What is the Counting on Chicago Coalition?
The Counting on Chicago Coalition (COCC) is comprised of 30 organizations, each with strong and unique access points to vulnerable populations such as disenfranchised minority communities, the homeless, disabled, elderly, and people across the spectrum who are otherwise at risk of disenfranchisement from the census process.
Who is Donald Dew?
Donald Dew is president and CEO of Habilitative Systems, Inc. a human services nonprofit based on the west side of Chicago. Dew is also the regional intermediary for the COCC.
Quote: “The historic undercount of Black and brown communities should make our commitment to being counted even stronger. It is our right and our obligation.”
Why Should people fill out the census?
a. $675 BILLION AT STAKE. The distribution of more than $675 billion in federal funds, grants, and support to states, counties, and communities are based on census data. That money is spent on schools, hospitals, roads, public works, and other vital programs.
b. FAIR REPRESENTATION… Every 10 years, the results of the census are used to reapportion the House of Representatives, determining how many seats each state gets. If we are undercounted, our state could lose congressional seats and more.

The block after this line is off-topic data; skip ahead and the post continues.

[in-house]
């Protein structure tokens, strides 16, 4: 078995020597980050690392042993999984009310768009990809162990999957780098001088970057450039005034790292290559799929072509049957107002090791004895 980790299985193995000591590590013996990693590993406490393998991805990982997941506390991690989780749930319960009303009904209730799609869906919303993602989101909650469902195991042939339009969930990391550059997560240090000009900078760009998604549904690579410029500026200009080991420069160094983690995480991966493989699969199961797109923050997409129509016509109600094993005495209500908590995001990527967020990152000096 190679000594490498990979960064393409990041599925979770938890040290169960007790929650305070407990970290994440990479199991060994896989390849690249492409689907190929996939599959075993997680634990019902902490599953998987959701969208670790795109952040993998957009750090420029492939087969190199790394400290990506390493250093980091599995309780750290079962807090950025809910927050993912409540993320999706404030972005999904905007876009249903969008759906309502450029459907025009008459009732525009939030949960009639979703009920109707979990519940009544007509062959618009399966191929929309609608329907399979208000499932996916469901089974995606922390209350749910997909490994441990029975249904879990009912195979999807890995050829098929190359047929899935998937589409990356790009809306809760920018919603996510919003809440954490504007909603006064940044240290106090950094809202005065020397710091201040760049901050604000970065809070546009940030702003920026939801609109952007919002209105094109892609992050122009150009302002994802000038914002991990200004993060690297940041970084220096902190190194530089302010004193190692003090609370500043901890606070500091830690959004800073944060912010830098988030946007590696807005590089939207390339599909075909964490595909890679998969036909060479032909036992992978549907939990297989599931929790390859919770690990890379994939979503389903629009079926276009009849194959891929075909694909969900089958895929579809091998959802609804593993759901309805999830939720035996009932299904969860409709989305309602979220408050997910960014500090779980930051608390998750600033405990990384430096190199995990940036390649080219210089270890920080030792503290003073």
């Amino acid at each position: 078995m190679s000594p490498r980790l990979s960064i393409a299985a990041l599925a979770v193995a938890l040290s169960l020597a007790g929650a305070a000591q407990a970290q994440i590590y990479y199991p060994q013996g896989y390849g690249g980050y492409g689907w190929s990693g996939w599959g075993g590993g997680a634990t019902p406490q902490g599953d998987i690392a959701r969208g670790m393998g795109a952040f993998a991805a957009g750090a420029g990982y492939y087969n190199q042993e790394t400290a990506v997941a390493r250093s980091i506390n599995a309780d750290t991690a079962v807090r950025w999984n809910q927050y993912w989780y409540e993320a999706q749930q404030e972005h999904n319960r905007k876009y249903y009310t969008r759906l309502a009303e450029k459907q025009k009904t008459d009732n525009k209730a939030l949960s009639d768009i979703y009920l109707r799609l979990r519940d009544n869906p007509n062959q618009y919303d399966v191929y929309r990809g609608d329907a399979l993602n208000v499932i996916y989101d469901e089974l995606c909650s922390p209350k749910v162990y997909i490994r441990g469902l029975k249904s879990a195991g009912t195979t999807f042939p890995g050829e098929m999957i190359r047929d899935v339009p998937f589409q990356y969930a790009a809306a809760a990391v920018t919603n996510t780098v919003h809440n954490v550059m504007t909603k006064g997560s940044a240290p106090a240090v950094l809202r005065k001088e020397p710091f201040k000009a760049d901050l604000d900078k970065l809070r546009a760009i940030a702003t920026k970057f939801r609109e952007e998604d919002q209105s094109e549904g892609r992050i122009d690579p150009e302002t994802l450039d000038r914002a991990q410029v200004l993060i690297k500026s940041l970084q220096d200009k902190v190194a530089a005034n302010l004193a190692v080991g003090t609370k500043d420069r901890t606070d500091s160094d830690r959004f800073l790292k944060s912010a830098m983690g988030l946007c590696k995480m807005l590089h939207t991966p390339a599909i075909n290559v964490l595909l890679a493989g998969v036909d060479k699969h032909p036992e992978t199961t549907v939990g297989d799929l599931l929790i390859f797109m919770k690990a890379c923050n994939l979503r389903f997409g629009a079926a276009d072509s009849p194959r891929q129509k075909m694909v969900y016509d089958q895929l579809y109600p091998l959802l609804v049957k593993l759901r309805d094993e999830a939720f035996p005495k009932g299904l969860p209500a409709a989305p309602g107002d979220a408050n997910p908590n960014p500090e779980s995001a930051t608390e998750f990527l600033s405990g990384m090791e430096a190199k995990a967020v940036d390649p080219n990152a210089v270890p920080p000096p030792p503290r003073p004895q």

c. IT’S IN THE CONSTITUTION. The U.S. Constitution calls for everyone in the country to be counted every 10 years. The first census was in 1790.
d. IT’S ABOUT REDISTRICTING. After each decade’s census, state officials redraw the boundaries of the congressional and state legislative districts in their states to account for population shifts.
e. TAKING PART IS YOUR CIVIC DUTY. It’s a way to participate in our democracy and say, “I COUNT!”
What is the COCC doing to get everyone counted before the deadline?
– COCC partnered with inter-faith leaders from across Chicago for Census Sunday events which include a virtual pop in rally Friday, September 18 and a gospel concert Sunday, September 20, from 3-4:30 p.m.
– The ancestry project is an educational effort by the COCC to involve students and their families to learn about why the census is important as a historical record. Students and their families will attend an informational session to learn from a genealogist, sociologist and historian about how to use census data to track their family history. The students will then do their own research and create an artistic presentation of their family history. All students will receive service learning hours for their participation.